This is one of the most common types of brokers on the forex market. They are those who are not really brokers but are only “dealers” in fact. Since, as we already know, forex is an over-the-counter market, it is naive to think that you can get access to the overall quotes of big corporations and banks with your account having just 2000 USD or less. As a rule you will get access to just a small part of it that will be limited with some banks and retail brokers at best. More probable is that your view of the market will be limited to seeing the quotes of your market maker. Since there is no central exchange on forex that gathers all quotes, for many retail traders, a market maker (dealing desk) IS the market. You see only its quotes and take (or not) trades by its quotes. But do not be too scared – currently competition between DD brokers is so tough that their quotes tend to be fairly close to real interbank and market quotes. This market maker becomes the counterparty of your trades. In fact, your trades may never transfer on to a large market as they are.
1. Market makers (sometimes they are called as Dealing Desk) continued.
We will not discuss here the possible hedging tools that a market maker has to control overall direction and power of clients’ positions. We just say that market makers can partially transfer clients’ positions, say, “higher” – to a larger market maker or bank, if his own financial power and risk limit does not let him to be a counterparty of all trades. Even in this case, it transfers not every single position, but the pool of average position of all clients and only in a part that he can’t absorb by himself.
Since this kind of brokers control quotes and give you its own ones – it easily can get you a fixed spread.
So, when people tell that market maker trades against you – this is only partially true, because this “against you” trading appears just because it take counter position, that he has to do – that is just how this kitchen works, since he places quotes and you take it. Second, he gives both buy as sell quote so he is ready to take any of yours decisions – so there is no obvious conflict of interests. Many of his positions becomes flat since they equilibrated by counter positions of other clients. As a result, a market maker has some net long or short position and work with it. This “broker” maybe could have some interest that you lose your money, but it has to hold some balance to not skew quotes too much. Otherwise, it will lose many clients. The drawbacks this type of brokers become the advantages of other types.
As a result, we can say that this kind of “broker” (in fact dealer) will give you fix spreads, not quite natural quotes (precisely speaking he can skew them too much, will be the counterparty to your trades), orders execution could be on a discretionary basis.
2. Straight through processing Brokers (STP)
This is a really cunning fox. A pure STP broker has to be a “broker” as we’ve just described – work on behalf of clients and just be an intermediary between buyer and seller for some fee or part of the spread. In fact it should not be able to have any positions and even open them. This type of broker is not interested in anything beyond its fee. But our STP brokers are cakes of another sort, and often aren't “pure” STP. Sometimes, they can just transfer your trades to the market, but sometimes they can act as market makers and become counterparty of your trades. They have some special workers who track performance of different clients and trading automated systems. Successful traders/systems positions are just transferred to the market while for those who mostly lose or stay flat, the broker becomes the counterparty. While it does not work at 100%, this works with big numbers and statistics are their friend. Remember when we were talking about how casinos work.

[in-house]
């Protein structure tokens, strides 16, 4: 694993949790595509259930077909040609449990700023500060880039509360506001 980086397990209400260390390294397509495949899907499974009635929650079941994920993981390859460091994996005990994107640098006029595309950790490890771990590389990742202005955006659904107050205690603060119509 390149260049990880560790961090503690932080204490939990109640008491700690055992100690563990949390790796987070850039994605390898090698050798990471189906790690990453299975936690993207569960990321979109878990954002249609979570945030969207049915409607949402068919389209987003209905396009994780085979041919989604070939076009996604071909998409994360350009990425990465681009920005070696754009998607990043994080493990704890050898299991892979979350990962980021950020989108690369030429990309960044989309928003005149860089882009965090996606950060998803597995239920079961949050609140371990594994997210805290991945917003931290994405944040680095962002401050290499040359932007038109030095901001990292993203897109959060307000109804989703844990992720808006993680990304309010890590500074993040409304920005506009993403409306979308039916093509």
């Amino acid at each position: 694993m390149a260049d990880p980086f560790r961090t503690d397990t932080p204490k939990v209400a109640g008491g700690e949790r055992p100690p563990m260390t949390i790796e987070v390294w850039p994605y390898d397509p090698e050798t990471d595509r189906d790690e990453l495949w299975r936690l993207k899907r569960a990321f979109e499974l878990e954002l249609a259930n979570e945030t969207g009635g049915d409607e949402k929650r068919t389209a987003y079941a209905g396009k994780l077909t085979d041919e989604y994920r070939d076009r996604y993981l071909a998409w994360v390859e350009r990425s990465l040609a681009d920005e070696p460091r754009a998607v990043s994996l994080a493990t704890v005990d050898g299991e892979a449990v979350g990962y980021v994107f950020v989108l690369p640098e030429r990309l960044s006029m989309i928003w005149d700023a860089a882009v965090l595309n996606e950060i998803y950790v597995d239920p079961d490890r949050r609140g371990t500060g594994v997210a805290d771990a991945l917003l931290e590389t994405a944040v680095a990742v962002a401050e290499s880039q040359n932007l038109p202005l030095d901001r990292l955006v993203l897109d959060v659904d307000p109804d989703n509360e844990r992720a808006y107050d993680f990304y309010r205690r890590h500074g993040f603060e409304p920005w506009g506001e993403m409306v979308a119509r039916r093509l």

Second profit source is spread part or fee part. The point is that STP broker get quotes from some bank or larger broker and those quotes are tighter than the ones it gives to customers.
Say, if the STP broker itself gets a 2 pip spread – you, as its client, will get 2-4 spread for instance. The same could be done with possible trading fees or commissions. This kind of quoting becomes the major reason of possible re-quoting or market orders rejections. If you place the order and the market runs fast – the quote could change while the STP broker was translate your order to a“higher” level – to larger broker or bank. This change could happen either in your favor as against you. Very probable if it will come in your favor, then the STP broker will deny your order and ask you to retry with different quotes. Very rarely an STP broker is ready to pay you from its own pockets - just to keep customers be happy with their broker. What might happen if the market runs against you – re-read the chapter where you discuss comparison of stocks and forex markets. Slippages of any size and delays are the most common effects of such procedures. In other words, since an STP broker provides you the quotes of some greater broker or liquidity provider, it can’t control them, so it has to change them and the spread as it changes by higher counterparty in the overall chain.
Here is simple example how an STP broker makes money. Usually there is not just single larger counterparty but some number of them, let’s say three – 1 bank, 1 larger broker and some hedge fund. They give the broker their quotes. These quotes are subject to change, but our STP broker always can create some combined quote with tight spread, because it can trade freely and with no limitations with these liquidity providers. Once the STP has determined quotes best for itself - in our example this is 1.40/1.4001, it adds some more pips (for example, 1 pip) to widen the spread and transfers quotes to you. No matter what you will do buy or sell – STP broker always will get 1 pip profit, since his spread is tighter on both Buy as on Sell side. If he will give you 1.3998/1.4002 – then it could get even 2 pips if you intend to sell at 1.3998. By the way, that’s why most STP brokers have variable spread, that could change, especially when the market is shaken by news or some other important event – because STP quotes depend on some other quotes provider and the STP broker can’t guarantee they will be constant.